One single kanji may have more than one different readings. Those readings are classified in three different groups: On'yomi, Kun'yomi and Nanori.
Meaning of the kanji. This meaning may come from both the On'yomi and the Kun'yomi readings.
Each stroke in a kanji ideogram is written following a specific order. This order is supposed to be always the same and follows specific rules.
The basic rule is to write from top to bottom and from left to right.
Most kanji can be decomposed into smaller parts. Those parts are called radicals and they are often semantic indicators of the meaning of the character.
Some of most popular compounds containing this kanji. The meaning of those words might or might not be related with the meaning of the kanji itself.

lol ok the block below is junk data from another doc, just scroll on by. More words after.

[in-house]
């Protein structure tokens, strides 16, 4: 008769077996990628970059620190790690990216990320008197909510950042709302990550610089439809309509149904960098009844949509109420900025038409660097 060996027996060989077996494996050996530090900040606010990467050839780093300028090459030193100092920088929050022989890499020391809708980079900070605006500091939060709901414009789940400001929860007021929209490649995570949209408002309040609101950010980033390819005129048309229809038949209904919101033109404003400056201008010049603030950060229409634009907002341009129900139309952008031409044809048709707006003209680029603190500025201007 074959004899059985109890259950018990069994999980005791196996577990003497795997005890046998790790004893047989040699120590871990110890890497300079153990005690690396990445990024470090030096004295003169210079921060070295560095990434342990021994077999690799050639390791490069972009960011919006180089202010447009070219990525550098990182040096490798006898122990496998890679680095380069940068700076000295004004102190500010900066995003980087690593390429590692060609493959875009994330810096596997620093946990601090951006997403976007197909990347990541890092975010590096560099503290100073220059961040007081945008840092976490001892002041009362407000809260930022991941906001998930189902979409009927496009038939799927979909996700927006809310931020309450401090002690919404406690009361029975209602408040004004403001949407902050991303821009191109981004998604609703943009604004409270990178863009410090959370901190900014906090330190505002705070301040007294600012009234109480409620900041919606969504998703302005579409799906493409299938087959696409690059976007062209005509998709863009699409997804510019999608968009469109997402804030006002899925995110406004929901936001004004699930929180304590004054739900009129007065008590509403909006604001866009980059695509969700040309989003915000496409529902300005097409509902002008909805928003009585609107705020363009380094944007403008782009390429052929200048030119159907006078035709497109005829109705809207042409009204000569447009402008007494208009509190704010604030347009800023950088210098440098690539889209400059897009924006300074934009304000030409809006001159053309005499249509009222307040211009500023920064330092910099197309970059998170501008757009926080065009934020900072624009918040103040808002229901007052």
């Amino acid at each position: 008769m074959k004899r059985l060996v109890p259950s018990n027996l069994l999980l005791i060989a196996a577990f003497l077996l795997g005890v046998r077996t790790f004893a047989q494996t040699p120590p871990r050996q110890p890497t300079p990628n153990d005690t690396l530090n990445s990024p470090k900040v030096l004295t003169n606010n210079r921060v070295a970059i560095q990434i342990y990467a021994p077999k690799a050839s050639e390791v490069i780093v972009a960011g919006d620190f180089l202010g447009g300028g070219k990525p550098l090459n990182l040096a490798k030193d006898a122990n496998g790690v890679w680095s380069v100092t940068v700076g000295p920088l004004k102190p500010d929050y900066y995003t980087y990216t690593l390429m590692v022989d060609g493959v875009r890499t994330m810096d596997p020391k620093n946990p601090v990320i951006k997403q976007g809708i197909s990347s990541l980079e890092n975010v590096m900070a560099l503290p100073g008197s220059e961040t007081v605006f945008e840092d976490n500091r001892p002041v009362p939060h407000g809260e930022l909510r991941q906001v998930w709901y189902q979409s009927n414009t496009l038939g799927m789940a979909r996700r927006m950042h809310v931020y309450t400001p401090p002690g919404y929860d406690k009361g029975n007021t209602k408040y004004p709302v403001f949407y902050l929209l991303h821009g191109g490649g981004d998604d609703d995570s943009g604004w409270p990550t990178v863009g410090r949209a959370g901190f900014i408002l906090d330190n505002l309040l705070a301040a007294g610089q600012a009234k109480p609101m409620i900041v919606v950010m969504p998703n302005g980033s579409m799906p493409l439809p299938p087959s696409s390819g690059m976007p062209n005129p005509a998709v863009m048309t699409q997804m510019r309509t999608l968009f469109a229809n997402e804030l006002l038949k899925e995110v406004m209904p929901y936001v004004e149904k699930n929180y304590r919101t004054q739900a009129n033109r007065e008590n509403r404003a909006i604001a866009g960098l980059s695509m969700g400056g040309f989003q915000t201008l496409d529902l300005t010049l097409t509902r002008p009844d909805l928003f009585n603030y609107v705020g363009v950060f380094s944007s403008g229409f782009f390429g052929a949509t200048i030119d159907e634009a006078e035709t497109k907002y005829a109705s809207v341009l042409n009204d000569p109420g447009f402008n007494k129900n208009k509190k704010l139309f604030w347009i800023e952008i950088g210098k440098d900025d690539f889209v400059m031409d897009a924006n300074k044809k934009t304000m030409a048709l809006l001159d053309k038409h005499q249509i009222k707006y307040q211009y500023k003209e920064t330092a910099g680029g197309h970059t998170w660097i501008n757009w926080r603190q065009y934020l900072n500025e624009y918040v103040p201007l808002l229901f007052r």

katakana, angular Japanese syllabary used primarily for loanwords
hiragana, cursive Japanese syllabary used primarily for native Japanese words (esp. function words, inflections, etc.)
assumption, supposition, hypothesis
supposing, even if, granting that, for argument's sake
Some other useful information about this kanji. Like the number of strokes or the relative frequency of occurrence of a character in modern Japanese.